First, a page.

DC Lawmakers, Officials Urge Legislation to Deal with True Financial Cost of Police Misconduct after Washington Post Probe

By Delilah Hammons

WASHINGTON, DC – A The Washington Post story earlier this month, “Officials call for transparency on payments for police misconduct allegations after Washington Post investigation” by Keith L. Alexander and Steven Rich, focused on the cost of police misconduct.

Alexander and Rich explained the possible new bill in Congress is called the Cost of Police Misconduct Act. Last Friday, Virginia Democrats Sen. Tim Kaine and Rep. Don Beyer urged Congress to pass this bill.

“The bill would require federal, state and local law enforcement agencies to report police misconduct allegations and related judgments or settlements, including court fees, to the Justice Department,” said the Post, adding, the goal “would be to increase transparency and accountability, saving taxpayer dollars and potentially lives.”

However, the story noted “one of the elements—if sought by lawmakers as a condition of their vote—could be that only officers who were the subject of multiple payments or payments of more than an identified minimum would be made public. Identifying and measuring such payments is a way, the bill’s authors said, to reduce them.”

According to the article, “Two federal lawmakers and the District’s Office of Police Complaints renewed their calls this week for police departments to make public details about police officers whose alleged misconduct resulted in multiple payments for claims including wrongful arrests and excessive force.”

The authors explained this push for transparency came about after a Washington Post investigation revealed “25 of the largest police and sheriff’s departments spent more than $3.2 billion to resolve claims of police misconduct over the past 10 years.”

Along with “more than $1.5 billion had been spent to settle claims against officers who had been named in more than one paid claim. Those payments—and the officers involved—are rarely tracked by police departments or city officials who approve such taxpayer-financed settlements,” the study showed.

At the end of the investigation, The Post found “65 officers in the District were named in multiple claims between 2010 and 2020, accounting for $7.6 million of the more than $90 million in payments—the fifth-highest overall of the 25 cities surveyed.”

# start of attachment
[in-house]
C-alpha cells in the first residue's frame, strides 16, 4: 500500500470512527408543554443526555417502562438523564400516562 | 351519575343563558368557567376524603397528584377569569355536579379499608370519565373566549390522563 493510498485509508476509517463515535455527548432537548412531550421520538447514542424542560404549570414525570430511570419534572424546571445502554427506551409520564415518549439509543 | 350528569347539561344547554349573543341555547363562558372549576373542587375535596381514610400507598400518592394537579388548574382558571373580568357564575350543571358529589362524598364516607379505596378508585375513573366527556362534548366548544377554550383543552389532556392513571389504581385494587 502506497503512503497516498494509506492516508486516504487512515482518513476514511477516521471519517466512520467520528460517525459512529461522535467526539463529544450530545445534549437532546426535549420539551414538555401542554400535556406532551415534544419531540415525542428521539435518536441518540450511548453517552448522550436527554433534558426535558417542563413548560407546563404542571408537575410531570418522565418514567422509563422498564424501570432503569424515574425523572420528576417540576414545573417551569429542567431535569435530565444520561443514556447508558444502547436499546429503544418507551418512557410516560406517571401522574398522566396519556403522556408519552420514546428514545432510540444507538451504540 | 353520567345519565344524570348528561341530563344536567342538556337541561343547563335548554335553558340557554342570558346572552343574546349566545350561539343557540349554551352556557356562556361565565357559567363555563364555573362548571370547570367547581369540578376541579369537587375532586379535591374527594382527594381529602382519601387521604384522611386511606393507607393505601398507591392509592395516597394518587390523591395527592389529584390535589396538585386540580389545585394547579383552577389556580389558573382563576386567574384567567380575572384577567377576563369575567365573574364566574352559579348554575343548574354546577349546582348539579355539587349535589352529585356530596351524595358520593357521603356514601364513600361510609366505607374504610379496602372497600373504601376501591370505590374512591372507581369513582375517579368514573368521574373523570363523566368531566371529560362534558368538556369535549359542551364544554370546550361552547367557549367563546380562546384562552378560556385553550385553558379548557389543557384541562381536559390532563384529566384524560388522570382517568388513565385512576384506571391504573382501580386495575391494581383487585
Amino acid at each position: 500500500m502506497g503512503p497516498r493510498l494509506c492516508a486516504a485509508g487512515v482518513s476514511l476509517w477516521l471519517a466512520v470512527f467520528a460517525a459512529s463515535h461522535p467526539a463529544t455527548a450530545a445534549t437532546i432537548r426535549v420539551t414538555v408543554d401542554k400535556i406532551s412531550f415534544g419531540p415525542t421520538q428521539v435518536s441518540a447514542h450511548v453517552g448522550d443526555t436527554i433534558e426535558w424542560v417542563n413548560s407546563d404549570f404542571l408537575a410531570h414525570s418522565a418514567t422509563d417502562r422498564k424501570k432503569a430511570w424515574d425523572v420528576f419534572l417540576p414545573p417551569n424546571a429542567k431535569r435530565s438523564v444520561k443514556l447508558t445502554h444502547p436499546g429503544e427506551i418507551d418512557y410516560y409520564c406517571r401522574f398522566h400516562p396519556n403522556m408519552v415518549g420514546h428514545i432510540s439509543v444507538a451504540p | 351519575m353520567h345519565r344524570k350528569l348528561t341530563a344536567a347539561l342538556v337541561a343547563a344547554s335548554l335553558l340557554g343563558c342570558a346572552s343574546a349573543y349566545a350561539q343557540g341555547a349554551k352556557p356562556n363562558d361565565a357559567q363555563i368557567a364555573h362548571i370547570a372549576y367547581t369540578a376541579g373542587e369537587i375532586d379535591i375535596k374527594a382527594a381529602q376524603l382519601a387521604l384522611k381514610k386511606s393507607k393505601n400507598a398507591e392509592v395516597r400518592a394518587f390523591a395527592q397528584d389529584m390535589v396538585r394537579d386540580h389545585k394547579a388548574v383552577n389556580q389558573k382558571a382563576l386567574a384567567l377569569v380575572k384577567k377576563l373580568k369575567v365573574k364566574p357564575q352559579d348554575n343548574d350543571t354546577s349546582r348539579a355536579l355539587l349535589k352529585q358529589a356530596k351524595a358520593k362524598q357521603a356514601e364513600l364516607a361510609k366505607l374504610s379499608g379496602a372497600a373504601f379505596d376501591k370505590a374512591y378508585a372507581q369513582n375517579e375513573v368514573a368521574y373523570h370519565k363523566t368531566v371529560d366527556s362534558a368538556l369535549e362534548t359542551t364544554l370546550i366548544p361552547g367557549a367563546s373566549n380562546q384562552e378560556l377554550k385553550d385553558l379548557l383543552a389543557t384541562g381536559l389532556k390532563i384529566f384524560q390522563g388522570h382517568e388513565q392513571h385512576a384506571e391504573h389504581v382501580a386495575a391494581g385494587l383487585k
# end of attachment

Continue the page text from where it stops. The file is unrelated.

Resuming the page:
The article states, “The lawmakers hope the Senate and House will pass their act, which would require such payments involving police officers to be recorded and made public at all levels of government.”

Kaine shared in an interview with the Washington Post a few weeks ago, “Police misconduct causes significant harm and puts lives at risk, but settlements for misconduct are often shrouded in secrecy. Law enforcement agencies often settle misconduct claims out of the public eye, burying controversies and making full accountability impossible.”

The article also explains that the executive director of the Office of Police Complaints, Michael G. Tobin, took it upon himself to write a letter to the D.C. Police Chief Robert J. Contee, III, calling for “the department to establish a program to ‘systematically review’ lawsuits filed against the department and its officers.”

The authors explained that Contee also told the department that they “should publicly publish reports regarding the lawsuits and any intervention, training or policy changes that resulted from the litigation.”

The article stated that, while Beyer hopes that the bill will be up for a vote by the end of July in the House, he still has some steep challenges to face. One of which is that “the majority of Republican senators have balked at police revision measures.”

It is Kaine’s hope that the “Republicans would focus on the financial liability of alleged police misconduct and agree on creating measures that track officers involved in repeated claims that ultimately affect ‘taxpayer’s pockets,’” stated the article.

Executive director of the National Fraternal Order of Police, Jim Pasco, told The Post during the investigation that “he opposed linking such information to an officer in public or using it as a form of performance review, especially since in the majority of such payments, officers do not admit wrongdoing nor is there a finding by a court.”

Beyer said that this is “basically physics that you can’t manage what you don’t measure. Once you measure something, then you can change people’s behavior.”

About The Author

Delilah Hammons attends Sacramento City College and plans on transferring to a UC in two years to major in English. She wants to purse a career as a writer after graduating with the hope of publishing her own books.

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